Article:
With its chocolates and wafers, Manner is well-known both in Austria and far beyond its borders. In an interview, Albin Hahn, CFO of Manner Comp. AG, explains the recipe for success in marketing these culinary specialities.Mr Hahn, your work seems to really be to your taste. Is there a secret recipe for Manner’s long-lasting success?
There certainly is a secret recipe, made up of various ingredients. One is our attractive price-performance ratio, which remains a cornerstone of our company philosophy to this day. In addition, since the very beginning, we have put huge effort into the high quality of our products, which are produced exclusively in Austria. Despite this, we are characterised by not relying on premium prices. We are the largest Austrian confectionery producer who still produces the chocolate themselves, all the way from the cocoa bean. Most other manufacturers buy in the chocolate, but we have chosen to focus on quality and uniqueness – and our customers appreciate this. What makes Manner successful internationally?
Despite all our innovations and modernisations, we remain a traditional family business. This gives us a head start against the faceless corporations we compete with. We also have short decision-making processes and act flexibly on the market. Typical characteristics in this kind of structure are a passion for the company, products for our brands, our location and of course a passion for our staff.
At Manner, sustainable business management is more important than fast dividends. In this, it is important to have shareholders who understand that securing the company in the long term is the key. This also means that we avoid larger losses, thus offering a significantly higher level of security. The longer view we sometimes have to take is typical for a family business. If we decide to enter a new market, we can’t afford to leave it again when the first difficulties crop up, but instead have to find ways and means to stick it out on that market. This promotes creativity, both in marketing and in sales. I would also recommend this to investors who are looking to come to Austria. Corporate social responsibility is also part of the company’s DNA at family businesses like Manner. Our marketing department must act more creatively than our competitors in this aspect. However, our advertising budget is certainly not comparable with those of international corporations, although we are constantly compared to them on the market. For our marketing department, this means developing new methods, innovative products and different ways of looking at things. How does a company attract international attention when the marketing belt is being ever tightened?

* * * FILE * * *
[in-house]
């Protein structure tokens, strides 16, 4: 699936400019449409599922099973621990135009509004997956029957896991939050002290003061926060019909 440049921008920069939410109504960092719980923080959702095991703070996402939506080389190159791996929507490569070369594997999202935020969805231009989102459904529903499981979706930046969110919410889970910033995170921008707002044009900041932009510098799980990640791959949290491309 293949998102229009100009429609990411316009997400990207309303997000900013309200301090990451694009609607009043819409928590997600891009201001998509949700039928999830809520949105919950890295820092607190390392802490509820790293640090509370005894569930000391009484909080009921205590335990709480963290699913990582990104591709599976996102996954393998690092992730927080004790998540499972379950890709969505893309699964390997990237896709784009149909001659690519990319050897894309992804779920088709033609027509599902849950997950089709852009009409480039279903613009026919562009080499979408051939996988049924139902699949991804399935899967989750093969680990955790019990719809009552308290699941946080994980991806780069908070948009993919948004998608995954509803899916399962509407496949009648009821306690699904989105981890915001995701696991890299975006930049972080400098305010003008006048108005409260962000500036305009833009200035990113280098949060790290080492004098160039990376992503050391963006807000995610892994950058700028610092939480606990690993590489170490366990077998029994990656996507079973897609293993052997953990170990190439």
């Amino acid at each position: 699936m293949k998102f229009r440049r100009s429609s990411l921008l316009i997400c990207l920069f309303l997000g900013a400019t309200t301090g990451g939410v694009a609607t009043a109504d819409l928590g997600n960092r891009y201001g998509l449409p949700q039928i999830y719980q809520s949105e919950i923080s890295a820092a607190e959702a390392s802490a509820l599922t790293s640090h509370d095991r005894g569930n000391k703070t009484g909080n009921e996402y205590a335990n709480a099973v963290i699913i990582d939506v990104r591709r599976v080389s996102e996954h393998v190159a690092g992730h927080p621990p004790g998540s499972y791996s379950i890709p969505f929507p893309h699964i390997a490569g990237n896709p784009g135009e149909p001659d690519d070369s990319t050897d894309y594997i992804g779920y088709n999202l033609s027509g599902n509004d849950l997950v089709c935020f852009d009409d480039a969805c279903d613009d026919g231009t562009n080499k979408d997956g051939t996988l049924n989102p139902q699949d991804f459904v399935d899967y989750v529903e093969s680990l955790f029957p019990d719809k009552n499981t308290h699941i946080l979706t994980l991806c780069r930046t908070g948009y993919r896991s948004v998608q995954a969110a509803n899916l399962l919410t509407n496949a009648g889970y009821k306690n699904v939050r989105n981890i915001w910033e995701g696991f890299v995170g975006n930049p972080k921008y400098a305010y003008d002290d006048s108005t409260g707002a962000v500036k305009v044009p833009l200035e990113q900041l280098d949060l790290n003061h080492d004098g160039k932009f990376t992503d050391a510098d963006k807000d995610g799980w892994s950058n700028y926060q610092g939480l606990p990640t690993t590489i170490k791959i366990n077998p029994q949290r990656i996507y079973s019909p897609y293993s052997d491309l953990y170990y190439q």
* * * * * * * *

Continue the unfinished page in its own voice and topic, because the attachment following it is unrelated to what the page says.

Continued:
Another cornerstone of our communication strategy is sponsoring ski jumping. We have been supporting a number of athletes in the sport, such as Andreas Kofler, since 2002. This makes our family company unique in the field of sponsoring too: our focus is on long-term partnerships which last even through longer barren spells. Of course, this makes us even more delighted when we have a perfect season. A family company faces natural limits when it comes to sponsoring, and despite our success, we suffer no delusions of grandeur – this, too, is an advantage of our company structure. This would be another tip for investors: When sponsoring, check the regional particularities and enter into such niches if the opportunity presents itself. This isn’t just better value financially, but promises more long-term success.
The connection to the country, the people and the culture must be authentic. That’s why we consciously pay attention to our brands and are authentic in our branding. Authenticity is especially important on the Austrian market. Messages therefore need to be in line with actions – otherwise consumers become irritated. However, it’s easy to score with quality and regional products. Our assessment is that ‘cheap’ ranges are not as popular in Austria as in other countries.In our view, authenticity in advertising and in general appearance is more important to the Austrians than in other markets. Austrians like to questions statements and products. Companies wanting to establish something new on the market must communicate sufficiently and clearly why Austrians need and should buy this particular product. But there are definitely points of be scored among Austrian consumers with origin and regional products.
The author completed his studies at Vienna University of Economics and Business. After earning his degree in Business Administration, he began his career at Unilever; firstly at Unifrost and then at Iglo. In Rotterdam he was Financial Director of Frozen Food Europe. After returning to Austria, he became Financial Director of Austria Frost. Since 2008, Albin Hahn has been Managing Director with responsibility for Finance and Human Resources.